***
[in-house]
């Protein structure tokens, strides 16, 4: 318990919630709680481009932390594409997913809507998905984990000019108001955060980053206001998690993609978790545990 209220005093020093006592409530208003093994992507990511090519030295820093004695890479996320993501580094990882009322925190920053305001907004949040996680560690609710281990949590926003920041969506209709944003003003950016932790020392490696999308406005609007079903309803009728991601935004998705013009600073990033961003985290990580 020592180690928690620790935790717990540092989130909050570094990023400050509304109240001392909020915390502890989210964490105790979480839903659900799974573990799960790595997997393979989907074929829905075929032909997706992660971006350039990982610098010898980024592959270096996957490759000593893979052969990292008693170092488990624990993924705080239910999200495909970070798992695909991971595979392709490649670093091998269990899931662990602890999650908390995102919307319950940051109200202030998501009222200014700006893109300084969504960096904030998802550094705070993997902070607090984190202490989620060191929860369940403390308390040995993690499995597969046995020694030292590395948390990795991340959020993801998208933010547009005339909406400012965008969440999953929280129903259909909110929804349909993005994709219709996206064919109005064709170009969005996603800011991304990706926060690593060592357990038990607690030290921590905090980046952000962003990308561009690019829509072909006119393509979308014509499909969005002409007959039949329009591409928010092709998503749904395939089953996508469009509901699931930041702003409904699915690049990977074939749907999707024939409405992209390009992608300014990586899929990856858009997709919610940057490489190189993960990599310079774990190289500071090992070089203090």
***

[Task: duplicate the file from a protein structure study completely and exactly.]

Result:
[in-house]
């Protein structure tokens, strides 16, 4: 318990919630709680481009932390594409997913809507998905984990000019108001955060980053206001998690993609978790545990 209220005093020093006592409530208003093994992507990511090519030295820093004695890479996320993501580094990882009322925190920053305001907004949040996680560690609710281990949590926003920041969506209709944003003003950016932790020392490696999308406005609007079903309803009728991601935004998705013009600073990033961003985290990580 020592180690928690620790935790717990540092989130909050570094990023400050509304109240001392909020915390502890989210964490105790979480839903659900799974573990799960790595997997393979989907074929829905075929032909997706992660971006350039990982610098010898980024592959270096996957490759000593893979052969990292008693170092488990624990993924705080239910999200495909970070798992695909991971595979392709490649670093091998269990899931662990602890999650908390995102919307319950940051109200202030998501009222200014700006893109300084969504960096904030998802550094705070993997902070607090984190202490989620060191929860369940403390308390040995993690499995597969046995020694030292590395948390990795991340959020993801998208933010547009005339909406400012965008969440999953929280129903259909909110929804349909993005994709219709996206064919109005064709170009969005996603800011991304990706926060690593060592357990038990607690030290921590905090980046952000962003990308561009690019829509072909006119393509979308014509499909969005002409007959039949329009591409928010092709998503749904395939089953996508469009509901699931930041702003409904699915690049990977074939749907999707024939409405992209390009992608300014990586899929990856858009997709919610940057490489190189993960990599310079774990190289500071090992070089203090």